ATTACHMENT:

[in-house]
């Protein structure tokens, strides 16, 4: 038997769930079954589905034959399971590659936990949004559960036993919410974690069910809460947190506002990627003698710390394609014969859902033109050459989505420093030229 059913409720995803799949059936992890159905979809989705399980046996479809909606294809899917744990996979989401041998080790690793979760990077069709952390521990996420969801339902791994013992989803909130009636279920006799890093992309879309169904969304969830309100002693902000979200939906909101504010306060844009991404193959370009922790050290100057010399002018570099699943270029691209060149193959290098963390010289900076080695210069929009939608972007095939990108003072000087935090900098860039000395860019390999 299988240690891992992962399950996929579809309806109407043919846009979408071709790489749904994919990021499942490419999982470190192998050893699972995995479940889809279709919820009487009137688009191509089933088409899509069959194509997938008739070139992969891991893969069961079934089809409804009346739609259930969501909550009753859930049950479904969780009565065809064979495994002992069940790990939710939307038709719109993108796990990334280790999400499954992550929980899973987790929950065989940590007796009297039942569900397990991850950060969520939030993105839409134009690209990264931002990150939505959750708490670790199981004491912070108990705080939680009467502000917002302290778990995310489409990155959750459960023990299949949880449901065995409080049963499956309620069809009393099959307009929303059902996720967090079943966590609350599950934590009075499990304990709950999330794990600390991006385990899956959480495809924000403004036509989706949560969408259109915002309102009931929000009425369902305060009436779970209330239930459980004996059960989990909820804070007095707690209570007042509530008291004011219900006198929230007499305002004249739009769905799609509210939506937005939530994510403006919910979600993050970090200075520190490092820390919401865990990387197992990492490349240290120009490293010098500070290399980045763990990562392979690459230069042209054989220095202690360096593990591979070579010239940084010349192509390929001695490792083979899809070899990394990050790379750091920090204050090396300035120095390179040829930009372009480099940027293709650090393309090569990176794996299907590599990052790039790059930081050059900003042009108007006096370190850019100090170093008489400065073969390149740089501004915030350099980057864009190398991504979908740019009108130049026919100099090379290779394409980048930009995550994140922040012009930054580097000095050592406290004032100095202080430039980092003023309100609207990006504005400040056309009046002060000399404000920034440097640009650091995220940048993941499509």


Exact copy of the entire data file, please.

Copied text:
[in-house]
């Protein structure tokens, strides 16, 4: 038997769930079954589905034959399971590659936990949004559960036993919410974690069910809460947190506002990627003698710390394609014969859902033109050459989505420093030229 059913409720995803799949059936992890159905979809989705399980046996479809909606294809899917744990996979989401041998080790690793979760990077069709952390521990996420969801339902791994013992989803909130009636279920006799890093992309879309169904969304969830309100002693902000979200939906909101504010306060844009991404193959370009922790050290100057010399002018570099699943270029691209060149193959290098963390010289900076080695210069929009939608972007095939990108003072000087935090900098860039000395860019390999 299988240690891992992962399950996929579809309806109407043919846009979408071709790489749904994919990021499942490419999982470190192998050893699972995995479940889809279709919820009487009137688009191509089933088409899509069959194509997938008739070139992969891991893969069961079934089809409804009346739609259930969501909550009753859930049950479904969780009565065809064979495994002992069940790990939710939307038709719109993108796990990334280790999400499954992550929980899973987790929950065989940590007796009297039942569900397990991850950060969520939030993105839409134009690209990264931002990150939505959750708490670790199981004491912070108990705080939680009467502000917002302290778990995310489409990155959750459960023990299949949880449901065995409080049963499956309620069809009393099959307009929303059902996720967090079943966590609350599950934590009075499990304990709950999330794990600390991006385990899956959480495809924000403004036509989706949560969408259109915002309102009931929000009425369902305060009436779970209330239930459980004996059960989990909820804070007095707690209570007042509530008291004011219900006198929230007499305002004249739009769905799609509210939506937005939530994510403006919910979600993050970090200075520190490092820390919401865990990387197992990492490349240290120009490293010098500070290399980045763990990562392979690459230069042209054989220095202690360096593990591979070579010239940084010349192509390929001695490792083979899809070899990394990050790379750091920090204050090396300035120095390179040829930009372009480099940027293709650090393309090569990176794996299907590599990052790039790059930081050059900003042009108007006096370190850019100090170093008489400065073969390149740089501004915030350099980057864009190398991504979908740019009108130049026919100099090379290779394409980048930009995550994140922040012009930054580097000095050592406290004032100095202080430039980092003023309100609207990006504005400040056309009046002060000399404000920034440097640009650091995220940048993941499509």